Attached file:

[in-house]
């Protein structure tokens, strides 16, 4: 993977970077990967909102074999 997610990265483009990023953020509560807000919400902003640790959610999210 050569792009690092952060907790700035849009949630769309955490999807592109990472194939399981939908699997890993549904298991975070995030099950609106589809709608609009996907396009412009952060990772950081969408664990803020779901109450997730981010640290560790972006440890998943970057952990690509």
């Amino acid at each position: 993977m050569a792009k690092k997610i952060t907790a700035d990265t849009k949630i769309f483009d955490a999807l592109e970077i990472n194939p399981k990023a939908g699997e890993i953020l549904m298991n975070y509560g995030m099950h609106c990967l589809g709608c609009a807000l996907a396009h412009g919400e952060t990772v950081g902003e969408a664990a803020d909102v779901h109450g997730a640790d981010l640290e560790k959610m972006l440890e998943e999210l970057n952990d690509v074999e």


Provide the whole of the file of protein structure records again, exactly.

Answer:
[in-house]
């Protein structure tokens, strides 16, 4: 993977970077990967909102074999 997610990265483009990023953020509560807000919400902003640790959610999210 050569792009690092952060907790700035849009949630769309955490999807592109990472194939399981939908699997890993549904298991975070995030099950609106589809709608609009996907396009412009952060990772950081969408664990803020779901109450997730981010640290560790972006440890998943970057952990690509």
């Amino acid at each position: 993977m050569a792009k690092k997610i952060t907790a700035d990265t849009k949630i769309f483009d955490a999807l592109e970077i990472n194939p399981k990023a939908g699997e890993i953020l549904m298991n975070y509560g995030m099950h609106c990967l589809g709608c609009a807000l996907a396009h412009g919400e952060t990772v950081g902003e969408a664990a803020d909102v779901h109450g997730a640790d981010l640290e560790k959610m972006l440890e998943e999210l970057n952990d690509v074999e």